Chicago Cubs: Carlos Zambrano
"Every time I come to Chicago it's good to be here and feel the atmosphere of baseball," a smiling Zambrano said before the Cubs played the Pittsburgh Pirates.
Zambrano was a polarizing figure during his 11 years in Chicago from 2001-2011 as his tenure ended after former general manager Jim Hendry suspended him after a meltdown in Atlanta when he told Cubs coaches he was retiring.
"I don't play anymore," Zambrano joked. "It's not my fault. No one can complain to me."
Big Z in the house pic.twitter.com/WnVPWdu9v1— Jesse Rogers (@ESPNChiCubs) September 5, 2014
Zambrano hasn't officially retired, but he's not exactly working his way back into pitching shape.
"I was playing catch the other day after five months," he said. "I felt like I was throwing a rock ... I think I can (still) hit."
Zambrano's time with the Cubs was mixed with success and plenty of controversy. From 2003 to 2008 he won at least 13 games a season but fights with teammates and other volatile moments on and off the field highlighted his tenure. There were a few Gatorade buckets that felt Zambrano's anger. But all that is in the past for him.
"Hundred twenty wins, good ERA, beside a bad episode, I love this town," Zambrano said. "I love the fans and this team."
We're not sure which "bad episode" he's referring to but despite Zambrano's checkered history with the Cubs he seems welcome within the organization. That's not the case for former Cub Sammy Sosa, who lives in the same city as Zambrano.
"Haven't talked to him in a while," Zambrano said. "I know he's in Miami."
There's still not a clear picture as to why Sosa isn't welcomed back. He had controversies as well but never fought teammates as openly as Zambrano did. Owner Tom Ricketts has said in the past that some mending of fences has to be done before there's a Sosa return.
As for Zambrano, he's not exactly following the Cubs but claims he'll be there when they "go to the World Series." He knows of their young talent.
"The other day I saw (Jorge) Soler," Zambrano said. "I saw him take an at-bat against (Jonathan) Broxton in Cincinnati. I liked what I saw, but I'm not a hitting coach."
Zambrano is content to "play golf and raise my kids" in Miami but is glad to be participating in the Larry A. Pogofsky Charity Softball Challenge on Saturday in Schamburg. He says he'll play catcher.
"I don't like to lose, remember," Zambrano declared with a wink.
Zambrano, 32, last pitched in the major leagues for the Miami Marlins in 2012. He's a free agent and throwing in Venezuela for Navegantes del Magallanes. He's 0-1 with a 3.20 ERA in four starts.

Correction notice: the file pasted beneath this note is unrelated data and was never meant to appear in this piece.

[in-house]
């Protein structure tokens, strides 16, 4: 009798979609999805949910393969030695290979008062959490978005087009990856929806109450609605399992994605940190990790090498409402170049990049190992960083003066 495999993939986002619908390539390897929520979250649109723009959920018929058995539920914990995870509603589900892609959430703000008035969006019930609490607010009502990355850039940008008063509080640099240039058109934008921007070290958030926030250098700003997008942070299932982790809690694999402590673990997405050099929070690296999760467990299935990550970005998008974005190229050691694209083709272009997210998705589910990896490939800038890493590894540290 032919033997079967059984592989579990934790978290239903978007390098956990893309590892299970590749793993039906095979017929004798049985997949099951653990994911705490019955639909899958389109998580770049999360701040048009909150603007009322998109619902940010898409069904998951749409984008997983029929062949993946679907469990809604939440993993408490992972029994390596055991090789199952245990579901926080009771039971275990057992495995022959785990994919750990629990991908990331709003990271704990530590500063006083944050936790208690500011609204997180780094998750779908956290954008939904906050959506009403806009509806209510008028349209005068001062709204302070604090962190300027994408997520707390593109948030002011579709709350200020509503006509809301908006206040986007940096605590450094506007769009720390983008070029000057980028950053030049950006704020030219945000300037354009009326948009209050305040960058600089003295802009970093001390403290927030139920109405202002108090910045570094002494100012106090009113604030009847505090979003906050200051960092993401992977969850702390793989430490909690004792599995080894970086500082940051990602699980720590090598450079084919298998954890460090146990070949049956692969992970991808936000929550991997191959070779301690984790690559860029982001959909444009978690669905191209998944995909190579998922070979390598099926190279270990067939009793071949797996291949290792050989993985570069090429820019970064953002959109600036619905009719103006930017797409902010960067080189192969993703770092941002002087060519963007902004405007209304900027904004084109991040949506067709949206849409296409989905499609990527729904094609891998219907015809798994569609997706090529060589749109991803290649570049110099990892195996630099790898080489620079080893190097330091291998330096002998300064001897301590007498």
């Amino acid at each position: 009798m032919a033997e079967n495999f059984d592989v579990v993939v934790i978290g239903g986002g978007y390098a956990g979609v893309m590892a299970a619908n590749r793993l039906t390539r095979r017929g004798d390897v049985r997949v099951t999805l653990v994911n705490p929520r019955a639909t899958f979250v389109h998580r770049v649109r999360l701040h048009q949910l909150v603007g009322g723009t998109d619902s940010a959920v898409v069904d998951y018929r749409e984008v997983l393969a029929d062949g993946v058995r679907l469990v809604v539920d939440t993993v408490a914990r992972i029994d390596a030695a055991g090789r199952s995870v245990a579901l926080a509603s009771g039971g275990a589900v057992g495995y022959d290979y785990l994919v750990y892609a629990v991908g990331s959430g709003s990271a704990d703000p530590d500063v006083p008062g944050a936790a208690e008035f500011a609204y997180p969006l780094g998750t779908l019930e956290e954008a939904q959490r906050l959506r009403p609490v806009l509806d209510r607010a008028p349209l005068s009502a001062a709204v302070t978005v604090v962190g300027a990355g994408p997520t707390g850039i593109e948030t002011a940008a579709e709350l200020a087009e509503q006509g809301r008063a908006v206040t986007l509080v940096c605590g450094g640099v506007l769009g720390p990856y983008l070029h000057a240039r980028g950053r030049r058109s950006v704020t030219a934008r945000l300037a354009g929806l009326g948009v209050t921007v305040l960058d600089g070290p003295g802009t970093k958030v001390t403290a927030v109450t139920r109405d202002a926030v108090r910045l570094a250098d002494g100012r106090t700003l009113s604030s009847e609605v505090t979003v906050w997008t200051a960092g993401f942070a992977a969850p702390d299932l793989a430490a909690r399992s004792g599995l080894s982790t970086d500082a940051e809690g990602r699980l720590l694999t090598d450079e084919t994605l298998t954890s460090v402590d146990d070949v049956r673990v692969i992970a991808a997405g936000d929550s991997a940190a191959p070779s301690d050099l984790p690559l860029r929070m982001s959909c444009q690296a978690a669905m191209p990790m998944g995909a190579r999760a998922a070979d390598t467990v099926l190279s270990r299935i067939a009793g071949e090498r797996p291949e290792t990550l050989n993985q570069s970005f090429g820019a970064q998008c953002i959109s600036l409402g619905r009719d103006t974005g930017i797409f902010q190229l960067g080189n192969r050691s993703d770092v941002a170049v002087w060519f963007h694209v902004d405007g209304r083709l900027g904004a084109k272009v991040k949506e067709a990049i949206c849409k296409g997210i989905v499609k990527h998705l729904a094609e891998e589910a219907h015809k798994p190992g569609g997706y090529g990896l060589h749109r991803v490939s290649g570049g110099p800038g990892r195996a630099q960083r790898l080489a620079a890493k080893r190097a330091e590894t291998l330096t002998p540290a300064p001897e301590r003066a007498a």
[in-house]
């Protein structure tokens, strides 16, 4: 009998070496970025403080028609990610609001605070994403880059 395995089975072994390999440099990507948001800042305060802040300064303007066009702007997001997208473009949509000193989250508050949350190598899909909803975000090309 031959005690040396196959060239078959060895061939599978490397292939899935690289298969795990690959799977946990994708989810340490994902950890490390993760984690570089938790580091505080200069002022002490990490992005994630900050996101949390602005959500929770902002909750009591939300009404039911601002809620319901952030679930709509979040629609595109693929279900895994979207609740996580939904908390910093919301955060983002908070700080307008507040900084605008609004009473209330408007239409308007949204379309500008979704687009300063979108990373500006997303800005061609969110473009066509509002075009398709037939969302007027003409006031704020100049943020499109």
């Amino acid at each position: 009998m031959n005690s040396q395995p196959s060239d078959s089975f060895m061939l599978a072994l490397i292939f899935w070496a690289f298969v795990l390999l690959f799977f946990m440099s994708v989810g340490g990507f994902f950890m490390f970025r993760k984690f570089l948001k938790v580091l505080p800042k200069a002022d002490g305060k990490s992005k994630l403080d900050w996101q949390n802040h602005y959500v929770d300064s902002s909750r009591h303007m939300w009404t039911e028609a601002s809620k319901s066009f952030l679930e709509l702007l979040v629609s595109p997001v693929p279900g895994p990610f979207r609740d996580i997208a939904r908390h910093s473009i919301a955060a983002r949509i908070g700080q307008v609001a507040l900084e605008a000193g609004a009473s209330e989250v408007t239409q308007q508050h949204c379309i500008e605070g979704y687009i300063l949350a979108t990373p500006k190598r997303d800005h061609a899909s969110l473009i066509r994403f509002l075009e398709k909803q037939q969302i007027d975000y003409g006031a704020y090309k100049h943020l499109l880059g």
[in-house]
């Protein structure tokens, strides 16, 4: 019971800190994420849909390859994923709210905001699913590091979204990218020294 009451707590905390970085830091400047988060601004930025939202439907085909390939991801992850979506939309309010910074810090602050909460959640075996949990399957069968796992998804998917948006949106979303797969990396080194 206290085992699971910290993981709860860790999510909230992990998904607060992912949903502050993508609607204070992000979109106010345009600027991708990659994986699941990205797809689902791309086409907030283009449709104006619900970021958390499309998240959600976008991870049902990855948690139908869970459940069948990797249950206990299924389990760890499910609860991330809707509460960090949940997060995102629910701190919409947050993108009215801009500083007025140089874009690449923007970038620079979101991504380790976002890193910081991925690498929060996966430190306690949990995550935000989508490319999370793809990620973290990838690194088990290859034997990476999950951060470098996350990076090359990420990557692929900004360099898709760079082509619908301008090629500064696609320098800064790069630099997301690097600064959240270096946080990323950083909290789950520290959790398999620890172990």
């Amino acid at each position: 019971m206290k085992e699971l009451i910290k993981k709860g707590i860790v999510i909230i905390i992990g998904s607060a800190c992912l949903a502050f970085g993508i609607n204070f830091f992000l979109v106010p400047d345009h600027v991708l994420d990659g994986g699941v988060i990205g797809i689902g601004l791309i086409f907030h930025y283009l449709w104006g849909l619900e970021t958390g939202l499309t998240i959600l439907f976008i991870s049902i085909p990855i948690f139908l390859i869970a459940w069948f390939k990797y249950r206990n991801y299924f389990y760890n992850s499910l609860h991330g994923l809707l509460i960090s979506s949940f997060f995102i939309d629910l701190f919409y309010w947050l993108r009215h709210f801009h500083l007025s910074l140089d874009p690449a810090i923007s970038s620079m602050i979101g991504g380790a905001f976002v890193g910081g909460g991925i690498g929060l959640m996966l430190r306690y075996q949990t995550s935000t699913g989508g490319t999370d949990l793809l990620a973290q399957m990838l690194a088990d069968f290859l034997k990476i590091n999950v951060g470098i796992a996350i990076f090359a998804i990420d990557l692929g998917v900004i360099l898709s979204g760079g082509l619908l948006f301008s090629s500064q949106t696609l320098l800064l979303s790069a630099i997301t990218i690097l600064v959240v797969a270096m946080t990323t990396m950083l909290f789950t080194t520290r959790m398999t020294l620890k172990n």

"He is most definitely interested in continuing his career," Praver said on Monday from the GM meetings.
Zambrano pitched for the Cubs from 2001-2011, winning 125 games. A major league source says the Cubs have no interest in bringing Zambrano back to Chicago.
Zambrano was with the Philadelphia Phillies organization last season but his comeback stalled with a minor shoulder injury that ended his season prematurely. Praver says Zambrano is now healthy.
Zambrano's embattled Cubs career came to an end when the team suspended him for the final six weeks of the 2011 season. He was subsequently traded to the Marlins.
Asked if Zambrano would be open to attending a Cubs Convention -- if invited -- after retirement, Praver said: "I have no doubt that he would come. Carlos speaks very fondly of Chicago and Cubs fans."
The major buzz that once was a part of this 16-year-old interleague rivalry has been replaced by a more businesslike approach in this season’s four-game home-and-home matchup.
“I don’t think it is quite what it used to be,” said White Sox setup man Matt Thornton, who has participated in every Crosstown Classic since 2006. “I still think it means a lot, but for whatever the reason it doesn’t have the same feel to it.”
Zambrano signed a minor-league deal with the Phillies on Tuesday. The contract gives no assurances Zambrano will make the major league roster. The 31-year-old pitcher
can opt out of his agreement with the Phillies in July if he has not been promoted to the 25-man roster.
"I always saw Zambrano when he was here in a good way," Soriano said. "I never saw anything about him fighting with his teammates. I am happy he got another job, and I hope he does great in Philly."
The high-energy former Cubs pitcher can still show intensity, but under new manager and friend Ozzie Guillen, Zambrano seems to have learned how to harness his inner demons for the benefit of himself and his teammates.
It comes too late for those in the Cubs' clubhouse, who witnessed the occasional counter-productive meltdown. That's not to say the right-hander wasn't productive during his 11 seasons with the Cubs, going 125-81 with a 3.60 ERA.
"I saw this man was like a bull when he goes to the ring," Guillen said Sunday in Miami. "He was just attacking people all over the place. I see it that way. He doesn't know who he's going to kill. Now he's more calm and I think maybe because he has matured a little more. Maybe (it's) because people aren't going to put up with his (nonsense) anymore."
Guillen didn't say "nonsense," of course. He dropped an unflattering expletive, showing that he knew exactly what he was getting into when the Marlins traded for him this winter.
What the Marlins have received in return is mixed. In 17 starts (before Monday) Zambrano was 4-7, hardly impressive but run support gets some of the blame. He has a 4.20 ERA, not exactly eye-popping, but there are some nice internal numbers.